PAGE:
Jazz music, news and views

Tuesday, November 28, 2006

RIP Anita O'Day

Singer Anita O'Day turned 87 in October but passed away last Thursday morning, November 23rd, 2006 from cardiac arrest while battling pneumonia. The Chicago native started singing in Gene Krupa's band in 1941, which helped heighten the 23-year-old singer's profile, and her fame grew after a hit performance of "Let Me Off Uptown" with Roy Eldridge (who was hired by Krupa shortly after her). Their presence and chemistry drew more ears to Krupa's band. After a stint with Stan Kenton and returning to Krupa, her own career began with 1955's Anita, which was the first album released on Verve Records.

Over the course of the '50s and '60s, the height of her career, she battled with drug addiction and suffered an overdose that nearly took her life in 1966. She kicked her habit cold turkey and resumed working, and in 1981 she published her autobiography, High Times, Hard Times. There should be a release of a documentary on her life, "Anita O'Day: the Life of a Jazz Singer," in the near future.

She was always lauded for her unique feeling of swing. Her phrasing was so personal it could almost be considered idiosyncratic. Her voice was slightly husky but also lilting and unadorned. Apparently, a doctor who performed a tonsillectomy on her in her youth had accidentally cut her uvula, which meant that she could not sustain long notes or use vibrato.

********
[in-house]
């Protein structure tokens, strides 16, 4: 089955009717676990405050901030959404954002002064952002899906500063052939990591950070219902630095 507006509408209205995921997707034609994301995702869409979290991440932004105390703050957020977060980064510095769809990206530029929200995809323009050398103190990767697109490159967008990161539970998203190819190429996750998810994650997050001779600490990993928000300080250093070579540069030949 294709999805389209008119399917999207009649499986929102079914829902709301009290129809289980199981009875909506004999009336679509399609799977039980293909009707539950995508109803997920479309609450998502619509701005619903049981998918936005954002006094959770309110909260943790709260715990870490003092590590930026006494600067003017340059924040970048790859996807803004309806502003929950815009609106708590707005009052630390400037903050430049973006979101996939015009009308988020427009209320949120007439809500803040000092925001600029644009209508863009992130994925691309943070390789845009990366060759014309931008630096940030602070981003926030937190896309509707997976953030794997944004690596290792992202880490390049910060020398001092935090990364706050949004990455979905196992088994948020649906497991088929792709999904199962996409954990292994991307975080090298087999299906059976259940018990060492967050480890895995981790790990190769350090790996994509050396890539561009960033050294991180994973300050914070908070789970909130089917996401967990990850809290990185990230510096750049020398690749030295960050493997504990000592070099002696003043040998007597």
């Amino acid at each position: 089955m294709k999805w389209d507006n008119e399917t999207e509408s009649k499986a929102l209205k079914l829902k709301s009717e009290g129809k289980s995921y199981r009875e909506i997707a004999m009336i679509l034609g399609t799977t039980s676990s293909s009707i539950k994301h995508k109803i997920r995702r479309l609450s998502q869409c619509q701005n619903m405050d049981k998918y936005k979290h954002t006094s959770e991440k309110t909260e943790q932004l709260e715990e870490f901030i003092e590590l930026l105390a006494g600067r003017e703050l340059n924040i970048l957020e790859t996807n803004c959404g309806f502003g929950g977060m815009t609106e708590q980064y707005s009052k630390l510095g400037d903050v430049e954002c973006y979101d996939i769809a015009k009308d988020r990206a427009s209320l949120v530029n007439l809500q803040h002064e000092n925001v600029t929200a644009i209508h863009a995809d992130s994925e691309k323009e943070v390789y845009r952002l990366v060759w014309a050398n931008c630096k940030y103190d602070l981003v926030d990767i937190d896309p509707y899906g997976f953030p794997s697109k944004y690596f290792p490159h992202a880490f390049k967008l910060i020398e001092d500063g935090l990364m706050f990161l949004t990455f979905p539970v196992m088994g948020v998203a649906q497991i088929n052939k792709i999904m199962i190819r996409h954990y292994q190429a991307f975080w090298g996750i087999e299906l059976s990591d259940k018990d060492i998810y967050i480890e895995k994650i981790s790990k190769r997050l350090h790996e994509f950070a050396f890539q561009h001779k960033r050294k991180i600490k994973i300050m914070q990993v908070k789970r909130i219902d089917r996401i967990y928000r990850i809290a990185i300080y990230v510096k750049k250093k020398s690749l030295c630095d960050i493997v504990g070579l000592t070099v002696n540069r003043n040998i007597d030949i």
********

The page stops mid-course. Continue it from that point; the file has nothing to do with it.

Accounts from other interviews in the
LA Times:
In a 1981 Newsweek article on O'Day, writer Charles Michener observed: "The dynamic range of her voice may be smaller than any other jazz singer's except Blossom Dearie's, but her flexibility with it allows her to scat, slide and skitter through a song the way a cat's tongue laps up milk."

The same year, O'Day told the Christian Science Monitor: "When you haven't got that much voice, you have to use all the cracks and the crevices and the black and the white keys. That's all the range I've got. I'm no Lily Pons or Sarah Vaughan."
But she was always herself, and that was more than enough -- elegant, resilient, feisty and swinging.


LA Times

Washington Post

"Sweet Georgia Brown" (1958, live at the Newport Jazz Festival)
"Tea for Two" (1958, live at Newport Jazz Festival)
Thanks for the Boogie Ride" (with Gene Krupa and Roy Eldridge in 1942)
More are available here.

Some recommended listening:
Anita O'Day Swings Cole Porter with Billy May

Anita Sings the Most
This Is Anita (the reissue of her debut album)
Time for 2 (with Cal Tjader)


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